He describes this phenomenon as the "secret anarchy of science" and argues that, as it seems to get the desired breakthrough results, scientists should be more honest about their anarchism, and there should be more of it. Why don't we all become anarchists and break all the rules? I doubt whether anarchistic methods will always get results - it's just the successful ones that we hear most about. It is true that scientific progress may get stuck in a dead end and may remain stuck there until somebody breaks a few rules to get past the obstacle. That doesn't mean, however, that science or society would benefit if everybody broke all the rules all the time.
Watch out for the author's own anarchy as well. Not all the things stated as facts are actually true. Kekule did not win a Nobel Prize as the author claims on page 26, he died five years before the prizes began. A second error on the same page: Adolf von Baeyer (who did win a Nobel, in 1905), did not found the Bayer company (which doesn't even share the spelling of his name, and which was founded in 1863 by F. Bayer). He also seems to think that the DNA in each of our cells is "essentially one long molecule" (p 151). Still, the anarchistic stories that the author skilfully weaves into his somewhat exaggerated and flawed argument ensure that the book is highly entertaining and readable throughout.
20 of 24 people found the following review helpful
4.0 out of 5 stars changed my view of science and scientists entirely,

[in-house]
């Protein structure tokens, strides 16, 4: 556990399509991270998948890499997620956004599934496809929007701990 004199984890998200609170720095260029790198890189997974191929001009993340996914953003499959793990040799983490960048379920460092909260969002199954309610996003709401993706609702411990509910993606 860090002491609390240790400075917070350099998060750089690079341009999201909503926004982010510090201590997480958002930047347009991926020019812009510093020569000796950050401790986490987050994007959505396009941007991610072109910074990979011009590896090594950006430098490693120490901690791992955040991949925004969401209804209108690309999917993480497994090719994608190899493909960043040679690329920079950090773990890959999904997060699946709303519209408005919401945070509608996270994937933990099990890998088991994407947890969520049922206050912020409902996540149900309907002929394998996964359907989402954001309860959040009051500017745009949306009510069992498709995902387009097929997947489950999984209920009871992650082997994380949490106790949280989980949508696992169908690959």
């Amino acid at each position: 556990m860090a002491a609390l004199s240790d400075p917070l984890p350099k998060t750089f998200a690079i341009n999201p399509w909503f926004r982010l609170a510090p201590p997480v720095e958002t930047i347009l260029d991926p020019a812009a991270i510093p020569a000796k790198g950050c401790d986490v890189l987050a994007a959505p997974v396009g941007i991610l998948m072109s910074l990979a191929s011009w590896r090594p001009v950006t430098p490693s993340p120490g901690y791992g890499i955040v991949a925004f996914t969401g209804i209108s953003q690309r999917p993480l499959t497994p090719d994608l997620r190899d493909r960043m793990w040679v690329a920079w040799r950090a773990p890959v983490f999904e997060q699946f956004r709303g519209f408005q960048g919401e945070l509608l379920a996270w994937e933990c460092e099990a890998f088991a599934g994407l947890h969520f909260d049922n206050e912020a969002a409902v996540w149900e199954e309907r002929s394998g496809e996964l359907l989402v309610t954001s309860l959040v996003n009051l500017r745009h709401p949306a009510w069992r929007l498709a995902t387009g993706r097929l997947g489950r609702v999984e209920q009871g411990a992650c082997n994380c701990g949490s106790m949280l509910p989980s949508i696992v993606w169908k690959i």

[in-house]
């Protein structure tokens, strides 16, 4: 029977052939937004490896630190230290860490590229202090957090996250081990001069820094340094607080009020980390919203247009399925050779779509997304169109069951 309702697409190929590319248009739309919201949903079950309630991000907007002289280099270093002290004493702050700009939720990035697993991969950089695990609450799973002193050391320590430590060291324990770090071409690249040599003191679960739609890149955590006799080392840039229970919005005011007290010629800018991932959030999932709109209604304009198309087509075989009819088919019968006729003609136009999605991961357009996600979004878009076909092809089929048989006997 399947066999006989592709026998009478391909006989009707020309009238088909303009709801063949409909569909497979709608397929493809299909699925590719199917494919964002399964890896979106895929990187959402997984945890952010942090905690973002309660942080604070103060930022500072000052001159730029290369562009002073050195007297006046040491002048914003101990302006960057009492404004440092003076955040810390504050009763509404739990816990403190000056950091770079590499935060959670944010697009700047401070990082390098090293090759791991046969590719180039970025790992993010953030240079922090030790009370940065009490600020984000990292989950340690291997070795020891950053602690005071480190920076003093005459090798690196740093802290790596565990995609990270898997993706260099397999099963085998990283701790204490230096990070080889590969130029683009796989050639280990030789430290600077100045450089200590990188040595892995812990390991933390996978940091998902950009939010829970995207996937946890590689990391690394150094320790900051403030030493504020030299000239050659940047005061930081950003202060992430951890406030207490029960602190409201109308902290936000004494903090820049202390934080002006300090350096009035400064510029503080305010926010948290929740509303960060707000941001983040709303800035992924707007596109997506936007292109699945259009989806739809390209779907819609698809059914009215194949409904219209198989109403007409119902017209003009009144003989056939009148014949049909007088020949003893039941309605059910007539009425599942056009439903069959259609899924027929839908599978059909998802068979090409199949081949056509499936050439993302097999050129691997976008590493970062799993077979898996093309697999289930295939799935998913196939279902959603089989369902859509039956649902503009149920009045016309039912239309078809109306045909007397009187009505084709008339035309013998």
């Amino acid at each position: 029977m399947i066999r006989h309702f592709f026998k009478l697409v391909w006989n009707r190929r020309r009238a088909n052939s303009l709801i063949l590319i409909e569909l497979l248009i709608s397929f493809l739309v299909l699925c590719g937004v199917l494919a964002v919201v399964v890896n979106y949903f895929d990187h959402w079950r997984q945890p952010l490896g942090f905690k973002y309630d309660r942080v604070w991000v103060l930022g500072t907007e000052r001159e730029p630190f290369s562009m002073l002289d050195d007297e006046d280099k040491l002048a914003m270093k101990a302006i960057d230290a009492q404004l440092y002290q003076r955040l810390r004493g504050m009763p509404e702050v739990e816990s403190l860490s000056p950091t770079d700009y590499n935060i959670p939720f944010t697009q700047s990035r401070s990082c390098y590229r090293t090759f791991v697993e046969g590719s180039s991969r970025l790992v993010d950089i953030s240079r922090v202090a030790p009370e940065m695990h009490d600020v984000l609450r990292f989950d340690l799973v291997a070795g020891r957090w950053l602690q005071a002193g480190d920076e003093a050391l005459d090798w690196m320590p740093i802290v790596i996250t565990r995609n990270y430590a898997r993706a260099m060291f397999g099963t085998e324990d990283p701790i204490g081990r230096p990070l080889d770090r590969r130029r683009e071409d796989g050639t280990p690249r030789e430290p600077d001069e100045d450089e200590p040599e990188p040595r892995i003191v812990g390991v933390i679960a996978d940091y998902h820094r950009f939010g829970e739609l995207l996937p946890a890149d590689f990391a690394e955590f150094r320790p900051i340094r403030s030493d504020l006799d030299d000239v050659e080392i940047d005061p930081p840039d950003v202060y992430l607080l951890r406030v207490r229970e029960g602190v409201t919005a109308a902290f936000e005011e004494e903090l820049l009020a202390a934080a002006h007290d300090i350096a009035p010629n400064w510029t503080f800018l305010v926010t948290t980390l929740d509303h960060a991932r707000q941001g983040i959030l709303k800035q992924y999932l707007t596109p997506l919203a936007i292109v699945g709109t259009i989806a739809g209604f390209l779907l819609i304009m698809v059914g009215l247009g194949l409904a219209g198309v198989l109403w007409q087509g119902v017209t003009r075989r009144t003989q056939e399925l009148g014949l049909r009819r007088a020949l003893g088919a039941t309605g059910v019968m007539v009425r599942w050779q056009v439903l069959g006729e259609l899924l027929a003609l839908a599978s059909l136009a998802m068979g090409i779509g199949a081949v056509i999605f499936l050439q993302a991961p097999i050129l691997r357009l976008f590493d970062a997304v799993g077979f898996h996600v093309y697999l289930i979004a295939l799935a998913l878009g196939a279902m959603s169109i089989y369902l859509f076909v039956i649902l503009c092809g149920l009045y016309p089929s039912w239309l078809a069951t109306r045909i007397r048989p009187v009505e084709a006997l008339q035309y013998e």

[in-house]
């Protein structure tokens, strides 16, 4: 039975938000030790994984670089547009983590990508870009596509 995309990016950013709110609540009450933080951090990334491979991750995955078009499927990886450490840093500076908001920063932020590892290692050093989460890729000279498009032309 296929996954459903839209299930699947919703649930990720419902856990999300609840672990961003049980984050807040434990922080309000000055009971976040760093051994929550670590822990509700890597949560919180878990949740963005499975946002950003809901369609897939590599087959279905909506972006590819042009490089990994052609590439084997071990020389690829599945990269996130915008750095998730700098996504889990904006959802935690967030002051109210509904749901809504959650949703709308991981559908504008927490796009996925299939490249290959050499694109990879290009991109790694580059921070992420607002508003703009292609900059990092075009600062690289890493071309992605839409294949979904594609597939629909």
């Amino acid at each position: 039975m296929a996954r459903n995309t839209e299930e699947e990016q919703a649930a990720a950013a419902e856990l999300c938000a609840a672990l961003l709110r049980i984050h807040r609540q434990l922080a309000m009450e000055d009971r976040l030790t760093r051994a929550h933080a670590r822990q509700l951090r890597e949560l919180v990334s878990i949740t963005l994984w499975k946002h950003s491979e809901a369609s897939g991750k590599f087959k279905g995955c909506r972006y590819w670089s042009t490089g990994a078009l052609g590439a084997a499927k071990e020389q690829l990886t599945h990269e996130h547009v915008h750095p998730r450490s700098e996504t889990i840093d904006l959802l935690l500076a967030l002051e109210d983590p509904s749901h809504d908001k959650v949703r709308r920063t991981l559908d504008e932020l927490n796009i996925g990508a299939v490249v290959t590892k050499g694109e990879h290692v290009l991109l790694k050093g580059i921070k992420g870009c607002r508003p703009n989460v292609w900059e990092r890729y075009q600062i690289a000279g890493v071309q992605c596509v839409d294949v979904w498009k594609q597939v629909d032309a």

This review is from: Free Radicals: The Secret Anarchy of Science (Paperback)I've been looking forward to this since the Guardian predicted it would be one of the most controversial books of 2011, though I don't usually read science books. It's changed my view of science and scientists entirey. Essentially, scientists behave - and often misbehave - very differently from the way the rest of us expect.
I'd heard of how Einstein had a vision, aged 16, in which he saw himself running alongside a beam of light which stimulated questions about the nature of light and proved the strange inspiration for special relativity, but assumed him to be a maverick genius, certainly the exception when it came to the way scientists behave.
But the book shows how the real scientific breakthroughs are made by people like Cardano (a self-described lunatic who arguably contributed even more to science than Da Vinci) and Tesla (whose insights into alternating current were inspired by a vision triggered by a sunset and a Goethe poem) - not the rather colourless, ueber-rational people that most of us assume scientists to be.